A $21,000 grant request to buy a shock pulse urology machine for Penticton Regional Hospital was denied by city council. (File photo)

A $21,000 grant request to buy a shock pulse urology machine for Penticton Regional Hospital was denied by city council. (File photo)

Penticton hospital won’t be getting a kidney stone machine for now

City council denied SOS Medical Foundation’s grant request to help fund the equipment

Penticton residents will continue to drive to Kelowna if they want expedited help with kidney and gall bladder stones.

At their Aug. 16 meeting city council denied the South Okanagan Similkameen (SOS) Medical Foundation’s $21,255 grant request that would have gone to purchasing a shock pulse urology machine for Penticton Regional Hospital.

City staff had recommended instead a grant of $10,628, half of the request from the foundation.

With this machine PRH would be able to provide enhanced and timelier non-invasive treatment for kidney or gall bladder stones, reducing patient complications and post-procedure recovery time. It would also increase the number of patients served, effectively reducing the waitlist, said the SOS in their bid for the grant.

Currently, the nearest hospital equipped with the machine is Kelowna General.

The total cost for a shock pulse urology machine is $38,733. The SOS made the late request for funding because it had an unexpected cost in their 2022 budget.

While the council supported the machine being brought to PRH, it didn’t support giving the SOS the grant money.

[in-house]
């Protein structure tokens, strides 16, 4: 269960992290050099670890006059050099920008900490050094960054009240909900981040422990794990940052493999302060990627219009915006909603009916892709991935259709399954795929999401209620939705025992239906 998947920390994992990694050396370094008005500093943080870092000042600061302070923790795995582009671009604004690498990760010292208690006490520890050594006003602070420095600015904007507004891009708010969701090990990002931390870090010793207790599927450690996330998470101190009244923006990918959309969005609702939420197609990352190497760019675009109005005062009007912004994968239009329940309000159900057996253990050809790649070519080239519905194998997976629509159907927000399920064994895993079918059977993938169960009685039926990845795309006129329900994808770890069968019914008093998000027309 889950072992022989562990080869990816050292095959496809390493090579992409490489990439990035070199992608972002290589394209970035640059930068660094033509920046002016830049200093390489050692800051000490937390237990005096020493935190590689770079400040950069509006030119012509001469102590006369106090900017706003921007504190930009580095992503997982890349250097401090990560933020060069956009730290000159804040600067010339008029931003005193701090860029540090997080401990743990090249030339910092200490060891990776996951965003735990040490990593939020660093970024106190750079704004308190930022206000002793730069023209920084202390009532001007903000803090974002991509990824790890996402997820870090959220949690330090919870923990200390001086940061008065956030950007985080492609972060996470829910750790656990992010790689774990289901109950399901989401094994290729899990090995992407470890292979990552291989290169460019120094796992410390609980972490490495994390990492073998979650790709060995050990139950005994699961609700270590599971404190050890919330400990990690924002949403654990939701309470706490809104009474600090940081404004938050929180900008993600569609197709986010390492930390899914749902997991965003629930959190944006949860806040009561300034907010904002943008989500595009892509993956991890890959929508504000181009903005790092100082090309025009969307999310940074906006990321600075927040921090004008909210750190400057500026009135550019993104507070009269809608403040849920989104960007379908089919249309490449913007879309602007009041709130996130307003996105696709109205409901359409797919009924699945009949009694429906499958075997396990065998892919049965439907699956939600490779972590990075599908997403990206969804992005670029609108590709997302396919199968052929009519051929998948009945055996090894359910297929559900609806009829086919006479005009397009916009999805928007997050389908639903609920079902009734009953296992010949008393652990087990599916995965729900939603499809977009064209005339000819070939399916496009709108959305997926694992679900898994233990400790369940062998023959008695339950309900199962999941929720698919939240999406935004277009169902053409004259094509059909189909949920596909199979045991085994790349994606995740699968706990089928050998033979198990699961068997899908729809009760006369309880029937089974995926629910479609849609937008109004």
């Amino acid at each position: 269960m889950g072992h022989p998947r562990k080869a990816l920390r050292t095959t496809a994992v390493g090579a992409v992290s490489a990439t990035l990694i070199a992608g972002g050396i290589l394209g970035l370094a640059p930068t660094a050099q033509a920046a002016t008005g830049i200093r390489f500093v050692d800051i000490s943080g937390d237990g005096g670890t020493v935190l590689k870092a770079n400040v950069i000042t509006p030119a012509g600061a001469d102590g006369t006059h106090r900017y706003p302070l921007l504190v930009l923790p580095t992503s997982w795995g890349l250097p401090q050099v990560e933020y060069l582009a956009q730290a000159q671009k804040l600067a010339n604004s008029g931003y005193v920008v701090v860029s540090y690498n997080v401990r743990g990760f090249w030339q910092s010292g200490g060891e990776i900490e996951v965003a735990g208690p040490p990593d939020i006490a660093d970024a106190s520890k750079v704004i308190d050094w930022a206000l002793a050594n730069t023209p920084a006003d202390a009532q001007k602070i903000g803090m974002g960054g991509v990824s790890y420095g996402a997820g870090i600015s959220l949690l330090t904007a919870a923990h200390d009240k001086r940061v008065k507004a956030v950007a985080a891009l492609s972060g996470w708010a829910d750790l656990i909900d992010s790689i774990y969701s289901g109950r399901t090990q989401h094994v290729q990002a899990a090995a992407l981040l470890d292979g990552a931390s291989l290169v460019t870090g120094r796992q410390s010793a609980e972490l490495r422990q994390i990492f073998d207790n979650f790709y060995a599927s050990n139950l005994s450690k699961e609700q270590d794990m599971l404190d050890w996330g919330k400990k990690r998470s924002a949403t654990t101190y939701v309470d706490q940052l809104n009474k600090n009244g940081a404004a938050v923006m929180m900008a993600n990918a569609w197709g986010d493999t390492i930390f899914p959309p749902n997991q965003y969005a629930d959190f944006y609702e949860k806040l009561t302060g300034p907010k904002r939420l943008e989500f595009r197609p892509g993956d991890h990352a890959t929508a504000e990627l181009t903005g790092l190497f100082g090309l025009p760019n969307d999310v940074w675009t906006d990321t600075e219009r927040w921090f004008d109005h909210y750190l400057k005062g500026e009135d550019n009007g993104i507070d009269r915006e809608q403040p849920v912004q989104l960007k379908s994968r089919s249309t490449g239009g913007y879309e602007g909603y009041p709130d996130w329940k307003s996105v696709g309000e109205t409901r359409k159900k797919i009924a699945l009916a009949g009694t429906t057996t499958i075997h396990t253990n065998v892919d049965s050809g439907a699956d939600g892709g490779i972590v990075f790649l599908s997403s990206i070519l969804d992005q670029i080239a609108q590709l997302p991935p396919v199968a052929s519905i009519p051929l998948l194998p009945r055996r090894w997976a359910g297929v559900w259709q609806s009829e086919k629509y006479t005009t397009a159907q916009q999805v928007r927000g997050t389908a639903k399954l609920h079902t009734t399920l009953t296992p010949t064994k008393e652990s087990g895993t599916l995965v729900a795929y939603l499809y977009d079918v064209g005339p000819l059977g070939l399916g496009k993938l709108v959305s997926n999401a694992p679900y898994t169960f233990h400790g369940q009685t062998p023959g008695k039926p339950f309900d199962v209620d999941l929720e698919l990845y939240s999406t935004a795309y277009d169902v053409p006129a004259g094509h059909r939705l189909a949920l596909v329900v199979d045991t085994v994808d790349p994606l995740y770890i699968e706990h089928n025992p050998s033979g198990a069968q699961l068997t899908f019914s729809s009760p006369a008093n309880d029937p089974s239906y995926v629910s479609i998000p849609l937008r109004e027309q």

The grant request was made mid-year of the city’s budgeting because the SOS was short money they hadn’t calculated owing for taxes. The foundation had to pay for two properties it owns, leading to a shortfall in their budget.

David Kampe gifted the SOS Medical Foundation with two neighbouring properties on Camrose Street. The foundation rented the properties to a for-profit business but failed to budget in that they would then lose their permissive tax exemption.

“If the properties are leased to for-profit, isn’t the shortfall covered by the rent?” asked Coun. Katie Robinson.

At the time of the rental agreements, SOS didn’t account for the property tax costs and didn’t set in the price of rent.

Robinson said that coming to them after the budget has been set is just one of the things she has problems with.

Both Robinson and Miller shared concerns about Interior Health downloading costs onto municipalities.

Miller took issue again with IH’s decision to close Pathways addictions resource centre in the middle of an opioid crisis and paying its CEO $350,000 per year.

Robinson did suggest that the SOS apply for funding to the RDOS’s hospital board.

READ ALSO: Penticton hospital tower named after funder David Kampe

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